Various studies have demonstrated the effectiveness of nerve stimulation devices in managing migraine. They have shown promising results in reducing the frequency, duration, and severity of migraine. Some patients may experience immediate relief, while others may see benefits after a few weeks of consistent use. 

Below are the results of two randomised controlled trials investigating the efficacy of Cefaly for acute and preventive treatment.

Cefaly for acute treatment (5)

Cefaly (n = 52)Placebo (n = 54)
Reduction in pain after 1 hour (based on patients rating their pain from 0-10)-3.46-1.78
Patients not having used rescue medications within 24h51.9%55.6%

Cefaly for preventive treatment (6)

Cefaly (n = 34)Placebo (n = 33)
Average migraine days per month at baseline6.946.54
Average migraine days per month after three months of treatment4.886.22
Average reduction in migraine days-2.06-0.32
Percentage of patients with 50% or more reduction in migraine days38.24%12.12%

Keep in mind that everyone’s experience with migraine medication, management and treatment will vary from person to person. While Cefaly can be very effective for some people, this treatment might not work for everyone, nor is it a cure.

How Cefaly can complement other treatment & management strategies

Just like other migraine medications and treatments, Cefaly is not a cure. It is important to continue other management strategies such as:

  • Getting enough sleep
  • Managing stress
  • Avoiding triggers (i.e. fluorescent lights, bad posture, foods, etc)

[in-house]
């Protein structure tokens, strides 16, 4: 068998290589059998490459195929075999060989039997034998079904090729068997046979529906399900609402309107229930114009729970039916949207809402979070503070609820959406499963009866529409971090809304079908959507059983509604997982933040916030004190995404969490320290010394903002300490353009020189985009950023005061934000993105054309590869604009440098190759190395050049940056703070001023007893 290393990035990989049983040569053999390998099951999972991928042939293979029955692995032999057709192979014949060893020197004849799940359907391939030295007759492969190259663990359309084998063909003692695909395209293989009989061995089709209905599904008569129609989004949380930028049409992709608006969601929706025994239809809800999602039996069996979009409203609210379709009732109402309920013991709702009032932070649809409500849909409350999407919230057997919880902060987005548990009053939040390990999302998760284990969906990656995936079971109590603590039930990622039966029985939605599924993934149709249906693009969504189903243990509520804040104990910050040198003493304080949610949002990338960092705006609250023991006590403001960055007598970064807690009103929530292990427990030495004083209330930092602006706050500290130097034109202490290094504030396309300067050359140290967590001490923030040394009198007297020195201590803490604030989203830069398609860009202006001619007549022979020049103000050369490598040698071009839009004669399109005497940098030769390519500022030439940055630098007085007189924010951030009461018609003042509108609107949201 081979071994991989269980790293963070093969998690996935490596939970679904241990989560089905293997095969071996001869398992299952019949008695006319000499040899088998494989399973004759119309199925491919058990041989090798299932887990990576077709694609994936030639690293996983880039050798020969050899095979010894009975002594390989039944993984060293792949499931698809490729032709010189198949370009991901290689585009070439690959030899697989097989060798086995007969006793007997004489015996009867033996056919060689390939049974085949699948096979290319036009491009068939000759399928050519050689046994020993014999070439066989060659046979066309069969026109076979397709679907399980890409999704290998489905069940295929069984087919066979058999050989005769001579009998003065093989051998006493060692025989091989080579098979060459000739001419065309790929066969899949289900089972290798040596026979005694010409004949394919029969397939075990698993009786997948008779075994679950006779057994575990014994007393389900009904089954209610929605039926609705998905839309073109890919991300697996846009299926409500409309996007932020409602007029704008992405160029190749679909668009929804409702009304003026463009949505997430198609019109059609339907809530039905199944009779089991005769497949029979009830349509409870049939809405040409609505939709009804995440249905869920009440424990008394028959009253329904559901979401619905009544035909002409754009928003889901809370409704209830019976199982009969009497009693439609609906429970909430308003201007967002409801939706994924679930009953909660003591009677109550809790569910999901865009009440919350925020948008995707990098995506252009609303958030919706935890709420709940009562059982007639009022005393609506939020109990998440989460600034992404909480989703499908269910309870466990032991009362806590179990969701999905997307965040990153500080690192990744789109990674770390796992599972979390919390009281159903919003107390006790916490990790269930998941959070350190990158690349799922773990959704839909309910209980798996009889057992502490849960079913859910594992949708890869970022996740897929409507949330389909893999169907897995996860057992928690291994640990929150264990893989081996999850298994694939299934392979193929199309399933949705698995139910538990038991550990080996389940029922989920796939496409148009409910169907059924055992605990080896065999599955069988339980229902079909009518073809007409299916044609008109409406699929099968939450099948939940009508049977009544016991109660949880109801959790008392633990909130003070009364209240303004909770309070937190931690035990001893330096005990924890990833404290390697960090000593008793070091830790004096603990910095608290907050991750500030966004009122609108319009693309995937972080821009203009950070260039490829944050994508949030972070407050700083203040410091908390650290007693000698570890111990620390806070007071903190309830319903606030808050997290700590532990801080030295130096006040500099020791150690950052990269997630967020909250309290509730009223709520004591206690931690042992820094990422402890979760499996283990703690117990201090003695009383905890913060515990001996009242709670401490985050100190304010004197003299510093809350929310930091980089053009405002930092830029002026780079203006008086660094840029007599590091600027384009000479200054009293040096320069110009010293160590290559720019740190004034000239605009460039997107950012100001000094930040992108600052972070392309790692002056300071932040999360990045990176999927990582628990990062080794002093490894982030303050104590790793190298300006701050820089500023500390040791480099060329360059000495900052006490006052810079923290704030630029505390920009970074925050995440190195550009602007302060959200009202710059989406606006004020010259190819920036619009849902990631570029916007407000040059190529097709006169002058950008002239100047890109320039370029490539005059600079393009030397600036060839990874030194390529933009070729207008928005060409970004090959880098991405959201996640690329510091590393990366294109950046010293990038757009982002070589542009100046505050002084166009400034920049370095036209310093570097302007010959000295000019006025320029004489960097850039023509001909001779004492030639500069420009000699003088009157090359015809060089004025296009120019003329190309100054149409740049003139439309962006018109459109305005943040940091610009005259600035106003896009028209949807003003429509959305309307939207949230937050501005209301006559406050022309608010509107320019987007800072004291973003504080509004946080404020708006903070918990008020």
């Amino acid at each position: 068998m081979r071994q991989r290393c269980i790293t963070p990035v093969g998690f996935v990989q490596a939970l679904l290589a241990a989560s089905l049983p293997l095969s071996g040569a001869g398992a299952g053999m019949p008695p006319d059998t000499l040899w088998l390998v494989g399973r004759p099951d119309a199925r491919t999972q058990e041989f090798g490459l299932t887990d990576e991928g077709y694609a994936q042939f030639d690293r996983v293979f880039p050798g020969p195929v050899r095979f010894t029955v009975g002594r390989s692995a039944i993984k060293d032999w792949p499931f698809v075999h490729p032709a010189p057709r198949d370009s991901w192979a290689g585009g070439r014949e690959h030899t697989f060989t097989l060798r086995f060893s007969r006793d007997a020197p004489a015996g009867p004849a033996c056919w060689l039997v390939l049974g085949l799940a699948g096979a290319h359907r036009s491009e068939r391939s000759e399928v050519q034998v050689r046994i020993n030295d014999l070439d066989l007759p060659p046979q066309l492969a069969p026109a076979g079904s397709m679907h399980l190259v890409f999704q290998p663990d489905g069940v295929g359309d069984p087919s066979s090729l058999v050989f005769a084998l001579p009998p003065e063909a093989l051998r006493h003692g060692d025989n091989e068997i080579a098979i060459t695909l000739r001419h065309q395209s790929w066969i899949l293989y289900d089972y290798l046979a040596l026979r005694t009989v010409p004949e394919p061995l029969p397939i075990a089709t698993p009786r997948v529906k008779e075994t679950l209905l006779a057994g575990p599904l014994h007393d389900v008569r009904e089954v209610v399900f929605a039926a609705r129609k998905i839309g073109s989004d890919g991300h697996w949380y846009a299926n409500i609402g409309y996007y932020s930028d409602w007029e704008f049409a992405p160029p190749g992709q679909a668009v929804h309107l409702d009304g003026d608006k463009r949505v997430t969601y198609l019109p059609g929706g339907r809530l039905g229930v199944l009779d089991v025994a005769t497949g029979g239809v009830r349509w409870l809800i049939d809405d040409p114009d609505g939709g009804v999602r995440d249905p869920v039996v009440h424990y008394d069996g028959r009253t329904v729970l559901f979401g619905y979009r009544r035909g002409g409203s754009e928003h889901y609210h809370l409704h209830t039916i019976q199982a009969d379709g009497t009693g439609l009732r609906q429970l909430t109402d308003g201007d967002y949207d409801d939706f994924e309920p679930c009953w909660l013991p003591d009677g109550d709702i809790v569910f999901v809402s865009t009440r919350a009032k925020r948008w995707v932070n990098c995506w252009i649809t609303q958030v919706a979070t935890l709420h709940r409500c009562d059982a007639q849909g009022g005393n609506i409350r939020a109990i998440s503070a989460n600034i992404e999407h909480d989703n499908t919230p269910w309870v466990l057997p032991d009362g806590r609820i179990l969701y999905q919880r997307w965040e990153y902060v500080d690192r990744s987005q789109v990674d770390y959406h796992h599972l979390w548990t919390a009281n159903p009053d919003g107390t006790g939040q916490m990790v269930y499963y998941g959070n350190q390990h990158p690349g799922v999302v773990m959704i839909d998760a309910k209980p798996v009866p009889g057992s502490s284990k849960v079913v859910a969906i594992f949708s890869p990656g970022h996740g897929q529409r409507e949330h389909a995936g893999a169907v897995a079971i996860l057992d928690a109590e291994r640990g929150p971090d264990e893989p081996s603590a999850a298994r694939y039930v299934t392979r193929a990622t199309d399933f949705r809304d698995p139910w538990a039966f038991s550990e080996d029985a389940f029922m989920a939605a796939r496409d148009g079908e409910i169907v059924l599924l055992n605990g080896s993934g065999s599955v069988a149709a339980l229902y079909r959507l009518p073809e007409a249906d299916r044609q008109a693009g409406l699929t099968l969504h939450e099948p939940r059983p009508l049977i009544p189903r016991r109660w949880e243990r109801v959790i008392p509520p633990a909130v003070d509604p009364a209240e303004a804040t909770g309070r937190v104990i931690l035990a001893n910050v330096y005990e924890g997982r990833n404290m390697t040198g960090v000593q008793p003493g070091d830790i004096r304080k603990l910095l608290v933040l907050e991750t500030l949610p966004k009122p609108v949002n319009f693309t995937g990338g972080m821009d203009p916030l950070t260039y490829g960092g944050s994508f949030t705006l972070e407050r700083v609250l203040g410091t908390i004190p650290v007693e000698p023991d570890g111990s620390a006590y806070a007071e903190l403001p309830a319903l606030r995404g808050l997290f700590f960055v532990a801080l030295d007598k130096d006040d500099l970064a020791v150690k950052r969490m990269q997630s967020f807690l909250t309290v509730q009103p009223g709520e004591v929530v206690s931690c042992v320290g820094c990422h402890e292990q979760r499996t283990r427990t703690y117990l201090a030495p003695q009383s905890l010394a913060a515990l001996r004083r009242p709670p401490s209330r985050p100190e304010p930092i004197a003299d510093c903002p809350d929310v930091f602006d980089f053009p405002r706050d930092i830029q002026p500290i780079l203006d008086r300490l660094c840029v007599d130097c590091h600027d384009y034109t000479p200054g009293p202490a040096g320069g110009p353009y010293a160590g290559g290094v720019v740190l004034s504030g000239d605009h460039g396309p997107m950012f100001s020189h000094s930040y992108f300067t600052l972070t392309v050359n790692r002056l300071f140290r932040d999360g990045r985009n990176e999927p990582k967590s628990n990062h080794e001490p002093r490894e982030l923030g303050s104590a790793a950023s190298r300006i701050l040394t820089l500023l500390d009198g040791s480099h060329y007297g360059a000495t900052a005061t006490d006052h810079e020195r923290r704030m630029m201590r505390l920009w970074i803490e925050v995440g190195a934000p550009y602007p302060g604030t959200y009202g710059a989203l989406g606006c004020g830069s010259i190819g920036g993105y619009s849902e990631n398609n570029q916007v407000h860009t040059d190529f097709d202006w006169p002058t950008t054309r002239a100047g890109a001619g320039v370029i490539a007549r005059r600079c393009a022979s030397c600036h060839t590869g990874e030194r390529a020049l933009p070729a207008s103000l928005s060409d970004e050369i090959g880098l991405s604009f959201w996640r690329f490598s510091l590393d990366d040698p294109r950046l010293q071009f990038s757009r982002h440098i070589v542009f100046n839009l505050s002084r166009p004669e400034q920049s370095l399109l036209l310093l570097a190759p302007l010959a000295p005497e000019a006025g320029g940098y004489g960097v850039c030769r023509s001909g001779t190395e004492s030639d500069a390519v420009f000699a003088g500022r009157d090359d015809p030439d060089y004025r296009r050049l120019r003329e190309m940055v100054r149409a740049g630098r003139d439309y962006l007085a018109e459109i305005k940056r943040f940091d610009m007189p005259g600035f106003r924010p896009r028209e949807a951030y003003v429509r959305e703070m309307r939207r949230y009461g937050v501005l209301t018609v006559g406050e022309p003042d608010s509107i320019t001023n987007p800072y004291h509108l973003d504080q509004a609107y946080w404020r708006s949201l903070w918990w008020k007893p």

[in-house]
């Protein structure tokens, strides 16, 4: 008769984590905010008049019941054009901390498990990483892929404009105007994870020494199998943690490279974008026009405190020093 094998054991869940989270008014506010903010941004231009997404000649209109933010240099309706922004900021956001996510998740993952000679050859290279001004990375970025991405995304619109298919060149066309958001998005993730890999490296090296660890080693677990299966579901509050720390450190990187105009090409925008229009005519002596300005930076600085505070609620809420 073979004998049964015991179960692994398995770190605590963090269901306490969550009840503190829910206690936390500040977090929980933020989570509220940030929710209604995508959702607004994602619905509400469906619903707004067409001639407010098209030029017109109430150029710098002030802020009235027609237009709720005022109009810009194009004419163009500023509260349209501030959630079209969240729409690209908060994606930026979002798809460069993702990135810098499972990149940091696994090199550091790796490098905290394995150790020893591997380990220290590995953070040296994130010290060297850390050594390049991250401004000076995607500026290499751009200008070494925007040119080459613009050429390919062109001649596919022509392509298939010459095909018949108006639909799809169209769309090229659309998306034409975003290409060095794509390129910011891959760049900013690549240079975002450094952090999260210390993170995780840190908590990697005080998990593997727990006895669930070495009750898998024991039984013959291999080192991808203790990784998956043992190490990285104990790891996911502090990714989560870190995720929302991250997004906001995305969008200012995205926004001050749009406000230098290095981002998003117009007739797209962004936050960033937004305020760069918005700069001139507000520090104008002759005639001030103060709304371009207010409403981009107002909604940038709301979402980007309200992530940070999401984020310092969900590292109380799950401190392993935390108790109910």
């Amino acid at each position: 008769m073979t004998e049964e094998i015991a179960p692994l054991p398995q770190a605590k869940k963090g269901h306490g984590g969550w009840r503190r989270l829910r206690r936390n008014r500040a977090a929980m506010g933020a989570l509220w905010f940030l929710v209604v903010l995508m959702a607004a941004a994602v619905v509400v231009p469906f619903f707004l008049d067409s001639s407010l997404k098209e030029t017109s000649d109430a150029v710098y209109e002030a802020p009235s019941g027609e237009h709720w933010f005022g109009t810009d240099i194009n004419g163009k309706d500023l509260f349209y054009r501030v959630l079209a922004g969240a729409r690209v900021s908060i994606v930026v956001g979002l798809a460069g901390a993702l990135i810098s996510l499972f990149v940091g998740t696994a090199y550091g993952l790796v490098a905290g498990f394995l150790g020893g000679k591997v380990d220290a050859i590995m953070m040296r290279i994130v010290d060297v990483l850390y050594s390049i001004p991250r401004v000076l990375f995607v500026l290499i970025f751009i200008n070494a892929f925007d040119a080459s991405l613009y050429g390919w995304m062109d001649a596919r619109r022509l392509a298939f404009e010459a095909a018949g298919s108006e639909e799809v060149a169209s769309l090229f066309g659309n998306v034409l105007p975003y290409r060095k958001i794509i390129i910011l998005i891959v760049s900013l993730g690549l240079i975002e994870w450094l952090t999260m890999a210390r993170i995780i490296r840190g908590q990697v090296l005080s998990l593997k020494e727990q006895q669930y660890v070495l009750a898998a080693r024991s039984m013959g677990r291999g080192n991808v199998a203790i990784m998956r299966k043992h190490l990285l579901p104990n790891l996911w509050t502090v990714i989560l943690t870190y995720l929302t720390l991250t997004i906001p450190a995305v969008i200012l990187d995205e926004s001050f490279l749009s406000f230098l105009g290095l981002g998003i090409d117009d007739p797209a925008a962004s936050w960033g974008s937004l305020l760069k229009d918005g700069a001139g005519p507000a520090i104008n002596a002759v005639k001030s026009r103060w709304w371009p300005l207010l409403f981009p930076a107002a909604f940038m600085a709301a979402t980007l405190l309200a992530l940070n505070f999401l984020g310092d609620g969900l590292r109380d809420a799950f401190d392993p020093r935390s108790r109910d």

Lack of sleep, chronic stress and triggers can still cause migraine attacks even if you are using Cefaly or another treatment. On the other hand, if you are managing these factors and using Cefaly as directed, it could potentially make a big difference for your migraine condition.

You can also use Cefaly alongside other preventive or acute medications. Because Cefaly is not a pharmaceutical treatment, it won’t interact with other drugs to cause negative reactions. You may find that neuromodulation devices are helpful as a complementary addition to your migraine management plan, rather than replacing your current treatments.

Further information & resources

The Cefaly device presents a promising non-drug alternative for managing migraine. Its safety, efficacy, and non-addictive nature makes it a worthwhile consideration. However, individual experiences and results may vary, making it important to discuss these options with a healthcare provider.

If you would like to learn more about Cefaly, migraine, or other treatment options, you can check out the following resources:


      1. M Piquet et al, 2011, Supraorbital transcutaneous neurostimulation has sedative effects in healthy subjects. DOI: 10.1186/1471-2377-11-135
      2. D Magis et al, 2017, Cerebral metabolism before and after external trigeminal nerve stimulation in episodic migraine. DOI: 10.1177/0333102416656118
      3. D Magis et al, 2013, Safety and patients’ satisfaction of transcutaneous Supraorbital NeuroStimulation (tSNS) with the Cefaly device in headache treatment: a survey of 2,313 headache sufferers in the general population. DOI: 10.1186/1129-2377-14-95
      4. D E Chou et al, 2017, External Trigeminal Nerve Stimulation for the Acute Treatment of Migraine: Open-Label Trial on Safety and Efficacy. DOI: 10.1111/ner.12623
      5. Cefaly Technology, 2018, Acute Treatment of Migraine With e-TNS (ACME). Retrieved from: https://clinicaltrials.gov/study/NCT02590939 
      6. J Shoenen et al, 2016, Migraine prevention with a supraorbital transcutaneous stimulator: A randomised controlled trial. DOI: 10.1212/01.wnl.0000479686.32453.cc